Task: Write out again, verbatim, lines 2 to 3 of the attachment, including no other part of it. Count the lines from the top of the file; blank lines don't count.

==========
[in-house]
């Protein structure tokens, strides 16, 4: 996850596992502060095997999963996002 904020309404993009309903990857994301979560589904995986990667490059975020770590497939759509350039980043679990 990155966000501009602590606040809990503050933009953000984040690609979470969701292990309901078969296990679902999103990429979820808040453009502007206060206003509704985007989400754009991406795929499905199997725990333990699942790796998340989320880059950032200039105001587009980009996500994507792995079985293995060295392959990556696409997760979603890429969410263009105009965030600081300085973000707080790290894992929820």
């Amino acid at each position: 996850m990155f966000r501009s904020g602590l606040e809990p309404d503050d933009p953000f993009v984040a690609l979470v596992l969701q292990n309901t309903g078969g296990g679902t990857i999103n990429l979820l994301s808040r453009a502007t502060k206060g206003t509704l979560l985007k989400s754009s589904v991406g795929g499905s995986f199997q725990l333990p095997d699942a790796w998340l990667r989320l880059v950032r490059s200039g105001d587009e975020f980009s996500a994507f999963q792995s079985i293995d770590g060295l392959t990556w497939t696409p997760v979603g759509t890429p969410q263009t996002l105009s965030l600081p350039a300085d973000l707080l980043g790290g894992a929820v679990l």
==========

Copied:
């Protein structure tokens, strides 16, 4: 996850596992502060095997999963996002 904020309404993009309903990857994301979560589904995986990667490059975020770590497939759509350039980043679990 990155966000501009602590606040809990503050933009953000984040690609979470969701292990309901078969296990679902999103990429979820808040453009502007206060206003509704985007989400754009991406795929499905199997725990333990699942790796998340989320880059950032200039105001587009980009996500994507792995079985293995060295392959990556696409997760979603890429969410263009105009965030600081300085973000707080790290894992929820």
């Amino acid at each position: 996850m990155f966000r501009s904020g602590l606040e809990p309404d503050d933009p953000f993009v984040a690609l979470v596992l969701q292990n309901t309903g078969g296990g679902t990857i999103n990429l979820l994301s808040r453009a502007t502060k206060g206003t509704l979560l985007k989400s754009s589904v991406g795929g499905s995986f199997q725990l333990p095997d699942a790796w998340l990667r989320l880059v950032r490059s200039g105001d587009e975020f980009s996500a994507f999963q792995s079985i293995d770590g060295l392959t990556w497939t696409p997760v979603g759509t890429p969410q263009t996002l105009s965030l600081p350039a300085d973000l707080l980043g790290g894992a929820v679990l």